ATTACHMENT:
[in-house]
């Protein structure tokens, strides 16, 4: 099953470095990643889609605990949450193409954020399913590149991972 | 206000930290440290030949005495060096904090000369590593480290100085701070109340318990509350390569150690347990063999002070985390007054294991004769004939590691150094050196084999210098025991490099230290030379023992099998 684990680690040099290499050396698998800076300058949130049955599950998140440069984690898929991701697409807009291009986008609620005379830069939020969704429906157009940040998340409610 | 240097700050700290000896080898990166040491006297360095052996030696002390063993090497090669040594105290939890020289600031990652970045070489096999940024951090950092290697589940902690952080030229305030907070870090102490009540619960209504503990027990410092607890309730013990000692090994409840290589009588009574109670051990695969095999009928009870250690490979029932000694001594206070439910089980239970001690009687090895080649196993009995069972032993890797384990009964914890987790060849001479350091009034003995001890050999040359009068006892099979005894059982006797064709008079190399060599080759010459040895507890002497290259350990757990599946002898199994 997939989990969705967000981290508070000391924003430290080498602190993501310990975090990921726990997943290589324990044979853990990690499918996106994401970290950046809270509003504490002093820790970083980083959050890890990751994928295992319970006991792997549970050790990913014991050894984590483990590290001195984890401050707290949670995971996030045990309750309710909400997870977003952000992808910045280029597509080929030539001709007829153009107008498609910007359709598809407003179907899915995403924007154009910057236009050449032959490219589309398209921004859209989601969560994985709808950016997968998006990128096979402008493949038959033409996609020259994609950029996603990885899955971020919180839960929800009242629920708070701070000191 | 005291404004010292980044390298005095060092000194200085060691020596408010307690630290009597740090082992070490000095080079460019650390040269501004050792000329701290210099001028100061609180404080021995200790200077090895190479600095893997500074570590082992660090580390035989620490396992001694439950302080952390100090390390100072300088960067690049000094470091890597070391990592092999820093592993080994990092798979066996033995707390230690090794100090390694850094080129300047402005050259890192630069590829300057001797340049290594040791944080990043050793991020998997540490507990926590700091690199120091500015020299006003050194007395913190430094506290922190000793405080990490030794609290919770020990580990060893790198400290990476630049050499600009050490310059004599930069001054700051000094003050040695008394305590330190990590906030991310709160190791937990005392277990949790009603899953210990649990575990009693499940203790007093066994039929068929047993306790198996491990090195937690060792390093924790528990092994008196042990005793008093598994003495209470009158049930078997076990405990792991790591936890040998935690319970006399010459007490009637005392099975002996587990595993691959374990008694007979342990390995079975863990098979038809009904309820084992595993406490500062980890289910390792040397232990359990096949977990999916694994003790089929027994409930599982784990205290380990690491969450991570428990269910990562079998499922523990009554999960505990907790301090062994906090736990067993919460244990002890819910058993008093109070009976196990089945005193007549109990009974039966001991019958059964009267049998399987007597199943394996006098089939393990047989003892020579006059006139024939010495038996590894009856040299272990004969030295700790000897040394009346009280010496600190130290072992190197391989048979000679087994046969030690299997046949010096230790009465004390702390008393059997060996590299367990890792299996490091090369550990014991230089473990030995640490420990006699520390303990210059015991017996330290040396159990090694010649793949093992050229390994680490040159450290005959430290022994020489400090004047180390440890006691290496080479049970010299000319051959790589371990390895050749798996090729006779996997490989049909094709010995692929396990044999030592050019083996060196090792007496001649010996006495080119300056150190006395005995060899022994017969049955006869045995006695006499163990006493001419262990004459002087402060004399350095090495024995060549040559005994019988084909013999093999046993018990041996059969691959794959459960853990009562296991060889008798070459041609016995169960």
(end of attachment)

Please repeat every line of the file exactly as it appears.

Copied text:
[in-house]
């Protein structure tokens, strides 16, 4: 099953470095990643889609605990949450193409954020399913590149991972 | 206000930290440290030949005495060096904090000369590593480290100085701070109340318990509350390569150690347990063999002070985390007054294991004769004939590691150094050196084999210098025991490099230290030379023992099998 684990680690040099290499050396698998800076300058949130049955599950998140440069984690898929991701697409807009291009986008609620005379830069939020969704429906157009940040998340409610 | 240097700050700290000896080898990166040491006297360095052996030696002390063993090497090669040594105290939890020289600031990652970045070489096999940024951090950092290697589940902690952080030229305030907070870090102490009540619960209504503990027990410092607890309730013990000692090994409840290589009588009574109670051990695969095999009928009870250690490979029932000694001594206070439910089980239970001690009687090895080649196993009995069972032993890797384990009964914890987790060849001479350091009034003995001890050999040359009068006892099979005894059982006797064709008079190399060599080759010459040895507890002497290259350990757990599946002898199994 997939989990969705967000981290508070000391924003430290080498602190993501310990975090990921726990997943290589324990044979853990990690499918996106994401970290950046809270509003504490002093820790970083980083959050890890990751994928295992319970006991792997549970050790990913014991050894984590483990590290001195984890401050707290949670995971996030045990309750309710909400997870977003952000992808910045280029597509080929030539001709007829153009107008498609910007359709598809407003179907899915995403924007154009910057236009050449032959490219589309398209921004859209989601969560994985709808950016997968998006990128096979402008493949038959033409996609020259994609950029996603990885899955971020919180839960929800009242629920708070701070000191 | 005291404004010292980044390298005095060092000194200085060691020596408010307690630290009597740090082992070490000095080079460019650390040269501004050792000329701290210099001028100061609180404080021995200790200077090895190479600095893997500074570590082992660090580390035989620490396992001694439950302080952390100090390390100072300088960067690049000094470091890597070391990592092999820093592993080994990092798979066996033995707390230690090794100090390694850094080129300047402005050259890192630069590829300057001797340049290594040791944080990043050793991020998997540490507990926590700091690199120091500015020299006003050194007395913190430094506290922190000793405080990490030794609290919770020990580990060893790198400290990476630049050499600009050490310059004599930069001054700051000094003050040695008394305590330190990590906030991310709160190791937990005392277990949790009603899953210990649990575990009693499940203790007093066994039929068929047993306790198996491990090195937690060792390093924790528990092994008196042990005793008093598994003495209470009158049930078997076990405990792991790591936890040998935690319970006399010459007490009637005392099975002996587990595993691959374990008694007979342990390995079975863990098979038809009904309820084992595993406490500062980890289910390792040397232990359990096949977990999916694994003790089929027994409930599982784990205290380990690491969450991570428990269910990562079998499922523990009554999960505990907790301090062994906090736990067993919460244990002890819910058993008093109070009976196990089945005193007549109990009974039966001991019958059964009267049998399987007597199943394996006098089939393990047989003892020579006059006139024939010495038996590894009856040299272990004969030295700790000897040394009346009280010496600190130290072992190197391989048979000679087994046969030690299997046949010096230790009465004390702390008393059997060996590299367990890792299996490091090369550990014991230089473990030995640490420990006699520390303990210059015991017996330290040396159990090694010649793949093992050229390994680490040159450290005959430290022994020489400090004047180390440890006691290496080479049970010299000319051959790589371990390895050749798996090729006779996997490989049909094709010995692929396990044999030592050019083996060196090792007496001649010996006495080119300056150190006395005995060899022994017969049955006869045995006695006499163990006493001419262990004459002087402060004399350095090495024995060549040559005994019988084909013999093999046993018990041996059969691959794959459960853990009562296991060889008798070459041609016995169960």